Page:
Wednesday, January 05, 2011
Broccoli: You probably don't need any convincing that broccoli, the classic "good for you" vegetable, is a healthy choice. But one of the biggest changes in the government's new food pyramid is an increased emphasis on dark green vegetables---like broccoli and leafy greens such as spinach and kale. Most Americans need to double or triple their intake of dark green veggies.
Brown Rice: Part of the push to replace processed foods with whole grains means eating more brown rice instead of the white stuff you probably grew up on. Whole grains like brown rice include the bran and germ of the natural grain that are lost in processing to make white rice, which contains only the inner endosperm. A lot of good stuff gets lost in the bargain: Brown rice has almost 10 times as much phosphorus and potassium as white rice, for instance.
Brussels Sprouts: Another no-surprise inclusion, brussels sprouts may do your body even more good than you'd guess. A half-cup of brussels sprouts---only about four sprouts---delivers 235 micrograms of vitamin K, which is almost double what the average American gets in a whole day.
Canola Oil: Here's where substitution is really the key: Replacing butter, lard or other saturated fats with vegetable oils that contain monounsaturated and polyunsaturated fats can pay dividends for your heart. Canola oil is the very lowest in saturated fat, with other choices such as safflower and soybean oil close behind; the differences are small enough that you should pick whichever polyunsaturated oil you prefer. Olive oil has the highest proportion of monounsaturated fat and has earned heart-healthy labeling from the FDA, but it's not necessarily best. Let taste drive your choice: When you want flavor-free oil, go with polyunsaturated; when you want flavor, pick olive or peanut oils. Whichever you choose, remember that all fat contains 120 calories a tablespoon---so go easy, and don't add fat to your diet just to get more vegetable oil.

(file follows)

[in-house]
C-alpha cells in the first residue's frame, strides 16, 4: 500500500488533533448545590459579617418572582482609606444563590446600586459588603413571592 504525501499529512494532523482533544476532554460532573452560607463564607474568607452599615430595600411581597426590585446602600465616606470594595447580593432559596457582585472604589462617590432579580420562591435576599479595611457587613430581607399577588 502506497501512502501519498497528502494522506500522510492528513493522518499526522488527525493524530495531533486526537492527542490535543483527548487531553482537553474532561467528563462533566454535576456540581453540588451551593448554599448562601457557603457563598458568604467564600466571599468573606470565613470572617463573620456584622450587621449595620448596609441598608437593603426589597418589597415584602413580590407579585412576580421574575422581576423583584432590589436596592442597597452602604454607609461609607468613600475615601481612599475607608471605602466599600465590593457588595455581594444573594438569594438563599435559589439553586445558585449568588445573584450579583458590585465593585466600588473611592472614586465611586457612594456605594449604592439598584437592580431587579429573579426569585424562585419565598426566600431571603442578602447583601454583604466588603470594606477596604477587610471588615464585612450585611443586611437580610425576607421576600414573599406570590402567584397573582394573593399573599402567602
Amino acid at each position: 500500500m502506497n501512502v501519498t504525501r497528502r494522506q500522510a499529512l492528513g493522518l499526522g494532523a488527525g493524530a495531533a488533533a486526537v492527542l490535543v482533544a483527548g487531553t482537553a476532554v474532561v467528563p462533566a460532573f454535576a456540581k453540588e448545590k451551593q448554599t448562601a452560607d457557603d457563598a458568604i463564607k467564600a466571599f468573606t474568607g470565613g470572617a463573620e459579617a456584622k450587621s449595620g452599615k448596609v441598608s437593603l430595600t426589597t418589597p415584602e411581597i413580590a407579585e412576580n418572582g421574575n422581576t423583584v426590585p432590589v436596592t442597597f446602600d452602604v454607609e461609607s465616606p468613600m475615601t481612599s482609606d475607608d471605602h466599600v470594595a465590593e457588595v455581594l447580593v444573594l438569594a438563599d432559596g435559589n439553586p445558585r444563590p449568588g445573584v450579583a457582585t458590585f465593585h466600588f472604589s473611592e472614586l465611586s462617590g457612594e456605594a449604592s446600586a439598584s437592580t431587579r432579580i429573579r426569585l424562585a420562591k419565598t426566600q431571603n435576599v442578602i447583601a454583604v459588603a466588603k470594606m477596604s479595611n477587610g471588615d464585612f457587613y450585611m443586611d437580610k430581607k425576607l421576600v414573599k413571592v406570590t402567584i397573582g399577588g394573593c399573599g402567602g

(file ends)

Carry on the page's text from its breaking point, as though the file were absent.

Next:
Cantaloupe: That orange color inside should clue you in that cantaloupe is a great source of beta-carotene---100% of your daily value in a single cup. Cantaloupe is no slouch in the vitamin C count, either, with 113% of daily needs per cup. Other melons such as honeydew are also good choices, though lower in both beta-carotene and vitamin C.
Cauliflower: Don't let the pasty white color fool you. Cauliflower is a cruciferous vegetable (meaning it's from the mustard family), just like broccoli and brussels sprouts. Compounds in cruciferous vegetables have been suggested as possible cancer protectors. In any case, cauliflower packs a nutritional punch, with 45% of your daily vitamin C in just half a cup.
Chicken Breasts: Boneless, skinless chicken breasts offer great convenience and a good way to get protein (half your daily value in a 3-ounce serving) without a lot of fat (3 grams total, including just one gram of saturated fat) or calories (140, only 18% of them from fat). Broil, bake or grill---don't fry---to keep chicken a smart choice.
Collard Greens: Another option in the dark-green vegetable category, collard greens are packed with vitamin A. You'll get 150% of your daily value of A in just a half-cup of cooked collard greens, plus 30% of your vitamin C and 15% of calcium.